Say this record is received well, and a major label wanted to sign you. Would you want to do that, or would you worry that you’d jeopardize the fanbase that you’ve built thus far.
It depends. I’ll tell you what’s important to me – nobody tells me what to do and no one will for rest of my life. No one’s going to tell me what my records sound like. I have a team of people around me, who aren’t yes men and they tell me what they think.
A lot of these rappers don’t have the confidence to stick to their guns. I’m very patient. I only celebrated my third year anniversary of rapping for a living. It’s a lot of fun. It should be fun to make hip-hop, but a lot of people don’t make it seem that way. A lot of dudes don’t do it because they love it or because they have musical talent, but because it’s what cool people do.
When I used to teach, I’d tell kids to take their favorite rapper—if they could write a rhyme as good as him, then they should go for it. I want my music in every single ear in the world and I’m down for anyone who can help me get more ears, whether it was Sony or whoever. I’d just make sure that I’d had say from album art to producers to release date. But I’m never going to do anything corny.
But rappers rarely get signed by major labels anymore, just because they can rap well. And even if they do, once they get signed, the label is going to make them work to Lady Gaga or the girl from Paramore to make sure that they can hit as many demographics as possible.
What’s different from hip-hop and other genres, is that within hip-hop, there’s a deliberate push by many powers that be to make sure that good hip hop doesn’t get to peoples ears. People aren’t stupid, they just don’t know any better. I always talk about Common’s “Finding Forever.” When it came out, it was the number one album in the country, but it couldn’t get one spin on Hot 97. This is NYC, the birthplace of hip-hop, and you can’t hear any sort of variety.
Have you found it hard to build a critical mass in such a flooded market where no one has much money for marketing or promotion?
Building the critical mass is about patience and faith and I talk about this constantly. Rapping is all that I do. Since I decided to rap, I’ve never worked at another job. I’ve slept on couches, I’m always moving around, and I rarely know what’s going to happen next. But I know that as long as I persevere, I’ll be successful.
So how do you do that without any money? Do you just play tons of shows and try to network as much as you can?
Take for example how I met Rosenberg—I sought him out because I knew he was a true hip hop head and would dig my music. I’d do stuff like find out where Ed Lover was going to be, and I’d go to Power 105 at 6 a.m. just to give him a dap, not to be annoying and self-promote shamelessly but to let him know the deal. I handle everything for myself—I can’t depend on anyone. Whether it comes down to meeting the dudes from Nah Right or Okayplayer or 2 Dope Boyz or The Source and XXL. I’ll go to the offices myself, everything myself.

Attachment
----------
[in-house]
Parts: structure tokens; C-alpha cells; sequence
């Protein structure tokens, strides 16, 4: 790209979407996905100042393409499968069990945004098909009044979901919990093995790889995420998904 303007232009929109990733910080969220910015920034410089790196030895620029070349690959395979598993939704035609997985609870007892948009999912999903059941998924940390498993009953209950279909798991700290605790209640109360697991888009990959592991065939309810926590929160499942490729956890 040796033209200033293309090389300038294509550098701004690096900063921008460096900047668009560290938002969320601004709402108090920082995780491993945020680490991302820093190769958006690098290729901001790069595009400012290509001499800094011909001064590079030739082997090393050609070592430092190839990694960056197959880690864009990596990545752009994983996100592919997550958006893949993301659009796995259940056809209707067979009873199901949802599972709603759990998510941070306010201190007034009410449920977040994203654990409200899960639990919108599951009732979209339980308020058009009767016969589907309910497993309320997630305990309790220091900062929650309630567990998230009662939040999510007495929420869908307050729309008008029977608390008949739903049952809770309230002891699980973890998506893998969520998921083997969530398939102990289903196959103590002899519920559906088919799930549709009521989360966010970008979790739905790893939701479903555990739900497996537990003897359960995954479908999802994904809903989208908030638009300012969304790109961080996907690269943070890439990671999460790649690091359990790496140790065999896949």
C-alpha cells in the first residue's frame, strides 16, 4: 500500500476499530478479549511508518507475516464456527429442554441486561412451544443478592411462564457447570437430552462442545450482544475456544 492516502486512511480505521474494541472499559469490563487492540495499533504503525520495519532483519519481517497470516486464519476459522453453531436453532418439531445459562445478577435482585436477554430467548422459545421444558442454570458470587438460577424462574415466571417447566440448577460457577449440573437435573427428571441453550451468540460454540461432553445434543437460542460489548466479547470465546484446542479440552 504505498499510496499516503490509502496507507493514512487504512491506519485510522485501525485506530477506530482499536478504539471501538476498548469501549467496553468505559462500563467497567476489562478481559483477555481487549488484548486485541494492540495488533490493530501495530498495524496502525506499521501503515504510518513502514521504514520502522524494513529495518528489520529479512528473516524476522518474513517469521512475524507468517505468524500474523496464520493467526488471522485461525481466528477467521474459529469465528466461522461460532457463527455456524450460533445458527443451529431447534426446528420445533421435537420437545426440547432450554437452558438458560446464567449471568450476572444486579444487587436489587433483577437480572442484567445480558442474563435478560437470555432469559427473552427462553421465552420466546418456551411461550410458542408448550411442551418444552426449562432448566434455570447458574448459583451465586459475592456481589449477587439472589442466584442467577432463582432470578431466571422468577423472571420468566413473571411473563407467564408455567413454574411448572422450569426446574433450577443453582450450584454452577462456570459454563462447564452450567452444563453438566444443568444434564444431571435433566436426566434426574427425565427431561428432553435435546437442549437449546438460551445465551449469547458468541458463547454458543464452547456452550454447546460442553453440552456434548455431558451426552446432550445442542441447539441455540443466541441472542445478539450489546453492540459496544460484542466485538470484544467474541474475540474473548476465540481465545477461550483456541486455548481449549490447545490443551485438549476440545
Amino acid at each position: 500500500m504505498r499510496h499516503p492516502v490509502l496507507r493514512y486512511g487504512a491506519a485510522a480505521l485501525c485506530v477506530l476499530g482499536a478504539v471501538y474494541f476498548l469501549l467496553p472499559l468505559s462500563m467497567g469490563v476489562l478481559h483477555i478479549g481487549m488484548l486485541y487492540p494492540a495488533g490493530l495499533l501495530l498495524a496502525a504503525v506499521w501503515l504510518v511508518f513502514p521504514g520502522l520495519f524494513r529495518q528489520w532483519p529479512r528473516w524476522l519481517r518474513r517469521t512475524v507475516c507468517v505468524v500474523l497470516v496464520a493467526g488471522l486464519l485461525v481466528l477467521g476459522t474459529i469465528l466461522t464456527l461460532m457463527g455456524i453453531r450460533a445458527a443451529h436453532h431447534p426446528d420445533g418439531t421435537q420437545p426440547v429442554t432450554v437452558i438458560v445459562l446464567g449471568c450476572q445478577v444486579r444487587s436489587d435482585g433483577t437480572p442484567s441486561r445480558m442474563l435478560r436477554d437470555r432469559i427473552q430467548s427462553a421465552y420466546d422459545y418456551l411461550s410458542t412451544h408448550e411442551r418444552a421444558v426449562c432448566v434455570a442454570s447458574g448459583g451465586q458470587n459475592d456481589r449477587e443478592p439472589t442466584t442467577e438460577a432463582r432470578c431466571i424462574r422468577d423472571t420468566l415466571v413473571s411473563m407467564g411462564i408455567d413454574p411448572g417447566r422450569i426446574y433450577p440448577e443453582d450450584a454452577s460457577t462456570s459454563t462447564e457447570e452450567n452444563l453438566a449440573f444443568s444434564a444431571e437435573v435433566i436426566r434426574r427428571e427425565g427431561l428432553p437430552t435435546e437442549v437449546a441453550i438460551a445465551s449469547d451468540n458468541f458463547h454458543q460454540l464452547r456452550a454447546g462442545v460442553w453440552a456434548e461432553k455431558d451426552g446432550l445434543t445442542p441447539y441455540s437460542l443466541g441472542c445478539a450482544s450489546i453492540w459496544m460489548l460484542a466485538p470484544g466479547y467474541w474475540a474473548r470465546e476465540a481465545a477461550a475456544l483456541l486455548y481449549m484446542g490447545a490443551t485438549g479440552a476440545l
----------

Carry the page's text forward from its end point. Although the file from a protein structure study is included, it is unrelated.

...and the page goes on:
Good music wins out and I’m feeling optimistic and good—that’ why the album was “The Good Sun,” there’s this vibe of optimism and a new day on the horizon. I feel hip-hop is getting over the hump. Good music is undeniable thing. That’s why I try to rock live shows as much as I can—if you pick up five fans a show and you play enough shows, you’ll eventually be able to pack venues and people will start paying you for shows.
It’s constant work—the Internet is a great tool, but it’s not everything. I employ every tactic from walking up to people on the street asking them to listen to this rhyme, to putting up my flyers on trains and benches, to printing out my song lyrics and showing it people. You’ve got to think outside the box to get hard. Getting heard is what’s important, everyone else is concerned about their style and their dress. You only need ears to listen to music.
You grew up in Queens but your style is pretty far removed from the stuff that you imagine when you think of Queens hip-hop?
Growing up in Queens, hip hop is obviously everywhere. When I was coming up, Kool G Rap was everywhere, Tribe was coming out, Big Daddy Kane was huge. BDP was everywhere. The Beanuts were amazing. I was very familiar with that stuff, but believe it or not, the first tape that connected with me was DJ Jazzy Jeff & The Fresh Prince, “He’s the DJ, I’m the Rapper.” I was 7-years old in 1987 when that tape came out, and I remember people dissing The Fresh Prince. They’d be like he ain’t in the streets, he doesn’t write stories about the hood. But I connected at that age–he was having fun, he was nice on the mic and Jeff’s production was slamming.
I was lucky to have great access to hip-hop. I used to live on Queens Blvd and before bootlegging was everywhere, it was one of the huge spots in the city, so from 87 to 98, I’d be constantly picking up two tapes for $5. Then I left to go to school at Holderness in Plymouth, New Hampshire at 12. Over there, I was like the big hip-hop guru from NYC, but then this dude Eric Bass, gave me a copy of The Roots’ “lladelphalflife.” I The first time I heard it, I was like these cats can’t rap, but he looked at me and was like, ‘maybe you should listen to this one more time.’ So I listened to it once more and was like, this is slamming.